Methanol production in this country dates to the Think Big state-interventionist economic programme promoted by the Muldoon Government in the early 1980s. The strategy called for heavy government borrowing overseas for several large-scale industrial projects.
Taxpayers are now helping the Methanex Corp to operate its Motunui plant at full capacity again. The company announced at the weekend it has restarted its second production unit at the site. Impressive numbers have been aired, spiced with talk of a revival of methanol's heyday in Taranaki – in the early 2000s – when 2.3 million tonnes a year were produced. The restart follows a $100 million refurbishment that will add 650,000 tonnes of production capacity to the facility. It is now able to manufacture a total of 1.5m tonnes of methanol a year through two production units, all to be exported.
Earlier this year, the company said restarting the mothballed plant would add an estimated $1.2 billion in taxes and royalties paid to the Government over the next 10 years. An estimated 500 construction and gas field jobs would be created.
Economic Development Minister Steven Joyce welcomed that announcement as a good example of why oil and gas development ("with suitable environmental protections") formed part of the Government's plan to build a stronger economy. But methanol manufacture entails carbon emissions and the Government has assumed responsibility for the costs of the company's carbon credits under the Emissions Trading Scheme. One critic claims these are 0.45 million or so credits a year, worth around $3.6m (assuming the current low carbon price of $8 a ton).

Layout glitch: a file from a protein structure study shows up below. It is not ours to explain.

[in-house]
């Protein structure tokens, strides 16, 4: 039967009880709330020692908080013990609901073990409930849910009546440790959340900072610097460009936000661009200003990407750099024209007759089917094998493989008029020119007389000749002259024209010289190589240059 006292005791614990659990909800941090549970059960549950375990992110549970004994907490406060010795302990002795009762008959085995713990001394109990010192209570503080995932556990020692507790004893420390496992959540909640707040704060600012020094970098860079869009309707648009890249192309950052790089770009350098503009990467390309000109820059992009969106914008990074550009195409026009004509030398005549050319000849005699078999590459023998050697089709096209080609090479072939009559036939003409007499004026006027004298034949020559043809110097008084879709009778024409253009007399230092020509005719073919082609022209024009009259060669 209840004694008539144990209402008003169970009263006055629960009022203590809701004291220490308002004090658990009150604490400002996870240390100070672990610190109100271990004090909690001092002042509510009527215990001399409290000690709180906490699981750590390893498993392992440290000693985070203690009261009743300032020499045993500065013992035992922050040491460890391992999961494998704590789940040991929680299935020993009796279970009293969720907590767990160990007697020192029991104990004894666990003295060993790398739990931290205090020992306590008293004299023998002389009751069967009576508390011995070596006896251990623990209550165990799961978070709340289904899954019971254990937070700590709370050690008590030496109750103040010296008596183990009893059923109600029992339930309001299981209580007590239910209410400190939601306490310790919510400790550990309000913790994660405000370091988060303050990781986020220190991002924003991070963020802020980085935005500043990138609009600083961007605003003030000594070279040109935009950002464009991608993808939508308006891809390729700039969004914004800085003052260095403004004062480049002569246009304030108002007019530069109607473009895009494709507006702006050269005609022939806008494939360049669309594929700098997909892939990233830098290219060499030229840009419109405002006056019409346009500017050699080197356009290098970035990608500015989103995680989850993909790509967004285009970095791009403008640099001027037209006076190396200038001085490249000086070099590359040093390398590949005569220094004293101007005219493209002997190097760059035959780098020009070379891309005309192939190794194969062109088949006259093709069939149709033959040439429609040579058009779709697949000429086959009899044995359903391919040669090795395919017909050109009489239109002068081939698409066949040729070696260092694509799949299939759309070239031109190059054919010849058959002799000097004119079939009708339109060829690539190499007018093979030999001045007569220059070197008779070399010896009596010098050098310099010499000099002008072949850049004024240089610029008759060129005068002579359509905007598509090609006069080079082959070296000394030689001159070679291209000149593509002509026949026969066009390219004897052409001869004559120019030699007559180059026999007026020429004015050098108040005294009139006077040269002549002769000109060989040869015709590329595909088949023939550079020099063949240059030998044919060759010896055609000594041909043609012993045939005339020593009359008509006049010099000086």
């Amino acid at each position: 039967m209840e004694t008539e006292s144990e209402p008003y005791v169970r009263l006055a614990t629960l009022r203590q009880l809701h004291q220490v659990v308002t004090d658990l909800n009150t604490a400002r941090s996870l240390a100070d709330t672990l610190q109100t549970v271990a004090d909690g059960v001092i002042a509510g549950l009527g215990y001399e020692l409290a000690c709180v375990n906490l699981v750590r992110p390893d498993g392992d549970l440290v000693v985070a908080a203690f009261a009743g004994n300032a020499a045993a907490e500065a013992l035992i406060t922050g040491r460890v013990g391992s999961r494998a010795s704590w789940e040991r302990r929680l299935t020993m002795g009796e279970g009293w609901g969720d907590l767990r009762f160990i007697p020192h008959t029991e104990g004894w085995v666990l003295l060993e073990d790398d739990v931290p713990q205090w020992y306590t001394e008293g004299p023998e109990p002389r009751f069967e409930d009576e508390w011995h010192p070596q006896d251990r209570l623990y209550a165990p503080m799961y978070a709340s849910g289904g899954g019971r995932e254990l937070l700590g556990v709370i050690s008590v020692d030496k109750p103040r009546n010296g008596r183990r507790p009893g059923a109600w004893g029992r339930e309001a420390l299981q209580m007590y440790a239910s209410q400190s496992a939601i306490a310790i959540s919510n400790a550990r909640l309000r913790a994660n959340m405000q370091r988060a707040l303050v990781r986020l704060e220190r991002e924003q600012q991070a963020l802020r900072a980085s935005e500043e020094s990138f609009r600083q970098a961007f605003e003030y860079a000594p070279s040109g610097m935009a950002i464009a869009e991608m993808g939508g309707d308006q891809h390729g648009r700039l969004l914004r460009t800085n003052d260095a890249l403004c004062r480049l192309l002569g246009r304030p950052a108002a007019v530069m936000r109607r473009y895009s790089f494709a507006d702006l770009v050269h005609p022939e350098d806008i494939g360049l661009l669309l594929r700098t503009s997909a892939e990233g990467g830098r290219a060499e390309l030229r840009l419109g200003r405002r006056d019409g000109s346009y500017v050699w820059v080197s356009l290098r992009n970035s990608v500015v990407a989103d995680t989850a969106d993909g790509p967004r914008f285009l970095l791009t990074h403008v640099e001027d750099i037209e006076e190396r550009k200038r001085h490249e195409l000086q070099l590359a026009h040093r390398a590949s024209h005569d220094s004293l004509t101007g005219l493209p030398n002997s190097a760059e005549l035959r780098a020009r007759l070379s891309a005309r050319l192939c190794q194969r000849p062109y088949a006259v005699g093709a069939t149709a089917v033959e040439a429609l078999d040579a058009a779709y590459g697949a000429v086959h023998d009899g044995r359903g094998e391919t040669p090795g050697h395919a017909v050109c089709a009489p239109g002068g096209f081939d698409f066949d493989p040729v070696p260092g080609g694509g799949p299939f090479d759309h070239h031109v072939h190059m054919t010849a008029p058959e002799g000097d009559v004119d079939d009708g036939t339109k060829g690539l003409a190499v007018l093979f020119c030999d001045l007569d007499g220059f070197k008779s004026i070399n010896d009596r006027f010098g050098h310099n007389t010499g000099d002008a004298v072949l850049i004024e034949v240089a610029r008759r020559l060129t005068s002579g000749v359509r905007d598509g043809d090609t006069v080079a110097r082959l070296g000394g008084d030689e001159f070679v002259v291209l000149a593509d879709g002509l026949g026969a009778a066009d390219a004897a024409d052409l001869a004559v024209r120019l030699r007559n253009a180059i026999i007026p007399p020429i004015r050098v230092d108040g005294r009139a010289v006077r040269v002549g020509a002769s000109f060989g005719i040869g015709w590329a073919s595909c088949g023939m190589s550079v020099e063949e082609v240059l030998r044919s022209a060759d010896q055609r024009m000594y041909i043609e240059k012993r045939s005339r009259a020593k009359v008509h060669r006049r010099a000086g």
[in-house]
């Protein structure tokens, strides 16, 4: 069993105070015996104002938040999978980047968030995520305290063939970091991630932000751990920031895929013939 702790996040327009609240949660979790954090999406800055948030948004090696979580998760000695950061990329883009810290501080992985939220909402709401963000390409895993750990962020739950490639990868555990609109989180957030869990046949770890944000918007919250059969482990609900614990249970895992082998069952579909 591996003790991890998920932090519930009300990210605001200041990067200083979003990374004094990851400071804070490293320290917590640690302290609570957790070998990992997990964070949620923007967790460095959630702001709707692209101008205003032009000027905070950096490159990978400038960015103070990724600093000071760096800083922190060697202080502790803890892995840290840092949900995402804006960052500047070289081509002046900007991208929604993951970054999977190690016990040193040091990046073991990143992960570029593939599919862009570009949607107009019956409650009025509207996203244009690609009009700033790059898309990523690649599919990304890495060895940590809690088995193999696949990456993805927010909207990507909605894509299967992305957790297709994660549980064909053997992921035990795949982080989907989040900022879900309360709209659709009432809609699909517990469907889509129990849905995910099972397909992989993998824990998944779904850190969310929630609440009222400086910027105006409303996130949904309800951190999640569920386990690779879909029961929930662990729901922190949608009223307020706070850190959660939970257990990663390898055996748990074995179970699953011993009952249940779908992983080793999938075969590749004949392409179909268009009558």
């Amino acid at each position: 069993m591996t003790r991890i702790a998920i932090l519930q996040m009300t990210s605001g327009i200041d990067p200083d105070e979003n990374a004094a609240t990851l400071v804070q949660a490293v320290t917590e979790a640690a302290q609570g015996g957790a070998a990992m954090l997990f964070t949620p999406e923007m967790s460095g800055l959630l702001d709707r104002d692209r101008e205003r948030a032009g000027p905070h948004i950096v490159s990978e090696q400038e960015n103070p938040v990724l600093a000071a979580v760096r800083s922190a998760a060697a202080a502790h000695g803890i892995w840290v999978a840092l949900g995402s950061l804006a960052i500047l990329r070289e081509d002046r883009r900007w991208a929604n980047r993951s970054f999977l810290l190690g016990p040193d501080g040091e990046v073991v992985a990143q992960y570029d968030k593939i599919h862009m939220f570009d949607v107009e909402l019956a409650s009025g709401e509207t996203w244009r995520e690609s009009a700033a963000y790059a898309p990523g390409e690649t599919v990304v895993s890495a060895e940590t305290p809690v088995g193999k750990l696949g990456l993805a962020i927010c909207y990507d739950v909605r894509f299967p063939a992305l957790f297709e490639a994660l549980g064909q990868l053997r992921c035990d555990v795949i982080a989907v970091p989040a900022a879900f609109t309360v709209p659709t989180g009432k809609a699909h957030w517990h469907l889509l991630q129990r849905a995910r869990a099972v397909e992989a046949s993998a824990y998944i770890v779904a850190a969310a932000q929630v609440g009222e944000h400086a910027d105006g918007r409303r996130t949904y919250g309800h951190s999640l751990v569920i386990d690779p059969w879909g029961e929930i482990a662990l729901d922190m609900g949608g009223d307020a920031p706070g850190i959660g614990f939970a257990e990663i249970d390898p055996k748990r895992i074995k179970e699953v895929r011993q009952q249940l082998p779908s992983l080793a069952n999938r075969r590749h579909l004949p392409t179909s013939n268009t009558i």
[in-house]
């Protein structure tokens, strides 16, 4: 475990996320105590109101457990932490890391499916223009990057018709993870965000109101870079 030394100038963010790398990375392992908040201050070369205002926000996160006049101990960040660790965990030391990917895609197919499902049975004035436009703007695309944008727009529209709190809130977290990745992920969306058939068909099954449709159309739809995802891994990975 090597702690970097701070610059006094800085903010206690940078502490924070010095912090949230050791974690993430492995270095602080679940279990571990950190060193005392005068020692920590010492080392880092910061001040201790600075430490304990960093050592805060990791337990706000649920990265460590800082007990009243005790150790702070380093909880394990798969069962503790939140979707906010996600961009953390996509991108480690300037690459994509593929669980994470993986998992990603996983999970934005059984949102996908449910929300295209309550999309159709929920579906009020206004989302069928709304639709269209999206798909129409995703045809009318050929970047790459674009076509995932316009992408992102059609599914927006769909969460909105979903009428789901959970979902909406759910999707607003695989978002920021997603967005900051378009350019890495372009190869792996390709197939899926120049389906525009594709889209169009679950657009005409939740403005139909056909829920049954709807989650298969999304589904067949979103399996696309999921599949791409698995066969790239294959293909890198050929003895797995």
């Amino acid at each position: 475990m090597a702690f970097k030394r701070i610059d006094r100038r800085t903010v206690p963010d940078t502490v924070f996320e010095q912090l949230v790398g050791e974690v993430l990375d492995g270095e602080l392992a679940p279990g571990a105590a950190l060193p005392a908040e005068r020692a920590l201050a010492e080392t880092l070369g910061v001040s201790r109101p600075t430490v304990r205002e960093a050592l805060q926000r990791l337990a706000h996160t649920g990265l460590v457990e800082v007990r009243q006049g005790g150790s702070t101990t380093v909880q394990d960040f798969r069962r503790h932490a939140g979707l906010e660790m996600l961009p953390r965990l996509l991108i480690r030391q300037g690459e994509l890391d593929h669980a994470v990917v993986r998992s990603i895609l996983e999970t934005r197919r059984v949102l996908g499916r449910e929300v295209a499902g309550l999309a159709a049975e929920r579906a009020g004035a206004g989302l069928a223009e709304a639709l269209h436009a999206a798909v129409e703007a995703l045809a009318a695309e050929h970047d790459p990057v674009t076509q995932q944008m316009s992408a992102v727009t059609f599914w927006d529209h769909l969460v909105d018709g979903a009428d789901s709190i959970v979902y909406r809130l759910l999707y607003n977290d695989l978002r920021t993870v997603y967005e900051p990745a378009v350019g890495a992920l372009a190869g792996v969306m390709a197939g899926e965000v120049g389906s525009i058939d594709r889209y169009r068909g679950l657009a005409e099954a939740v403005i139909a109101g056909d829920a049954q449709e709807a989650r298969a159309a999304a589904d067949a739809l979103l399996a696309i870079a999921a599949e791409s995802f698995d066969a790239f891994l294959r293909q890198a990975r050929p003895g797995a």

Whatever the figure, the Government is subsidising a company whose latest annual report records a profit of US$200m. But Mr Joyce recently said ETS exemptions are not a subsidy. They simply give an assurance that New Zealand is not putting burdens on our companies that other countries are not putting on theirs.
They sure look like subsidies, however.
The actual cost to taxpayers of thinking and borrowing big was never definitively worked out and the net benefit for the economy is a matter for conjecture. The net benefit from ETS exemptions invites conjecture, too.
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